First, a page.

Every time I scroll my social media feed and see Black girls brunching, laughing, and serving looks, I smile sheepishly. I also wonder when I’m going to find my girl tribe.
From the ages of seven to 17 years old, I lived in Miami. The southeastern city in Florida was my home and playground until I moved to London. I had lived there prior to Miami and was made to return because my parents were sick of my antics at the time and thought a more conservative upbringing in the UK would be better for a rebellious teen. They might have been on to something because when I moved to London, I stopped running away, sneaking out of the house and resisting authority.
After more than a decade across the pond, I wanted to return to the States, deciding to move back to Florida. I was excited about making the move in 2020, but would soon be disappointed. I waltzed in right when the pandemic started pandemic-ing in February 2020. I was initially anxious about moving because my community is in London and I no longer was in touch with most of the friends I had in Miami during high school. To ease my nerves, I came up with a game plan for making sister-friends, including going to festivals, networking events, open-mic nights, and joining hobby groups. If you’re reading this, you lived through the pandemic, and so as you can guess, this didn’t go as planned. “The Rona” derailed my agenda, negatively impacting my opportunities to meet people and make friends. Instead, I spent my incipient days in sunny south Florida quarantining and social distancing. This was hard to navigate, especially because I am a parent to a toddler and didn’t have a tribe to weather that storm with. I had to get creative.
A silver lining in the situation was that I learned to put myself out there. I began to utilize digital tools to mix and mingle. For instance, I downloaded Bumble BFF and created a profile, hoping I could make friends. That was an enjoyable experience because it forced me to think about what I really want in my relationships and what type of friend I am, too. I had a few conversations on the app and even exchanged numbers with a few women, but nothing led to an in-person meetup. After some time, the connection and conversation would fizzle, as is also my experience when using dating apps to actually date (if you know, you know).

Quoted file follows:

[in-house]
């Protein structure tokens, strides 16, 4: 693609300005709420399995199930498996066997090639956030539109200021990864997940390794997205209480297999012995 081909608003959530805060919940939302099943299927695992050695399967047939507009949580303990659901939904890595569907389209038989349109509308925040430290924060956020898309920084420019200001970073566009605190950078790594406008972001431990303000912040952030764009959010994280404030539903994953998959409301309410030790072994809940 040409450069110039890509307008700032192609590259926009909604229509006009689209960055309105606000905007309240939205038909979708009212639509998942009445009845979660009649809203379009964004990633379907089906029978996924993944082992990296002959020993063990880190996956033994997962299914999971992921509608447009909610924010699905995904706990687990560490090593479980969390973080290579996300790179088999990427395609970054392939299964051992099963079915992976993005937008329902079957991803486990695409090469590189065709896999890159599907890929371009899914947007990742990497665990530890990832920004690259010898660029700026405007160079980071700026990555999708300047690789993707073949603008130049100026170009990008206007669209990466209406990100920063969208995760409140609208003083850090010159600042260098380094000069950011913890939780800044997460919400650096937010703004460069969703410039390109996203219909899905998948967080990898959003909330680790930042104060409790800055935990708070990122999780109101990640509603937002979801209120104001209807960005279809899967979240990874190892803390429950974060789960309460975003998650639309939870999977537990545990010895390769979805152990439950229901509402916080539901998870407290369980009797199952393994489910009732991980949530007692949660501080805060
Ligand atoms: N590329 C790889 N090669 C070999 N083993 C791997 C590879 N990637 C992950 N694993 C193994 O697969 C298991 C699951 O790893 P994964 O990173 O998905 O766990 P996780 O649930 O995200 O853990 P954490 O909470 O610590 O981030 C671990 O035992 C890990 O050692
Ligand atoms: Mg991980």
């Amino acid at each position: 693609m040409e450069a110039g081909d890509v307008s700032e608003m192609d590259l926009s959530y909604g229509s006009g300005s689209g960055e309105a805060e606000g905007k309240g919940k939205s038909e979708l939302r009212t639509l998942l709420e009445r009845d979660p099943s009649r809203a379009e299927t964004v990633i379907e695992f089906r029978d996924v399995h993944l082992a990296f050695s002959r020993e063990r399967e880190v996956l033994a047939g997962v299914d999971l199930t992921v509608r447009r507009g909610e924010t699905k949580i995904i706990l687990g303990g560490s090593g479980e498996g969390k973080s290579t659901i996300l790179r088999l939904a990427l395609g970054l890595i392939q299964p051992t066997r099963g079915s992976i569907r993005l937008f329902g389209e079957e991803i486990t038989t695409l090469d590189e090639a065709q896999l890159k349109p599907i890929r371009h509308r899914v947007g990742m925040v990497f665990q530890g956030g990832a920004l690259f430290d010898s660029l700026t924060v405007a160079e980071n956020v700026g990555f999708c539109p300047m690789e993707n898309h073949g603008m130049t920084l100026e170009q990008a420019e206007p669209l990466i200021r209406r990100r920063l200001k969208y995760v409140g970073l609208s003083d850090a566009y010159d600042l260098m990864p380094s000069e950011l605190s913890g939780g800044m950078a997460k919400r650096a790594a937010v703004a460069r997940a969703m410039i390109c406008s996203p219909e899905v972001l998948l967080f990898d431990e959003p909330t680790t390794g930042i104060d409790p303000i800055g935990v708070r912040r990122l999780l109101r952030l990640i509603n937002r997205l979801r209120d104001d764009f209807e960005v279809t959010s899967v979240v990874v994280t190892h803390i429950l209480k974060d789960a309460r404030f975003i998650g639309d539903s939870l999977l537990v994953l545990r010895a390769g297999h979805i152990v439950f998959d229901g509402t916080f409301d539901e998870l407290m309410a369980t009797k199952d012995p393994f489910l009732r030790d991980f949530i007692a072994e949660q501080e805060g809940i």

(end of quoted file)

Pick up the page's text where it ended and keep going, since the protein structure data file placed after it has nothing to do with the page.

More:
Have you heard about the Facebook group “Black Women Making Friends”? Yep, I tried that too. I posted what they call a “friendship application,” where you introduce yourself and say what you’re looking for in a friend on several occasions. Like Bumble BFF, I had a few conversations, but nothing tangible came from it. I will say though, the ladies in that group were lovely nonetheless!
Another tactic I tried was actually holding conversations with people I connected with on Linkedln as that isn’t something I typically did. That is where I had my breakthrough and started the one budding friendship I have now. We met up in outdoor spaces like the beach, had girly brunches, and have taken our kids on playdates many times since then. Time spent with my Florida friend after so much time spent looking for a companion reminds me of how integral friendship is. It also reminds me about the power of Black sisterhood and how it can add quality experiences to everyday life. Black women can truly make the most mundane things magical.
I could have given up and allowed my circumstances to leave me disenchanted, believing that without in-person interactions to set the stage, I was resigned to friendlessness. But thankfully, there’s more than one way to make meet people these days. While I may not have found a tribe yet, I have met a kindred spirit. After almost two years back, despite the pandemic still marking its territory, this place is kind of starting to feel like home again — and surprisingly, I have the Internet to thank for that.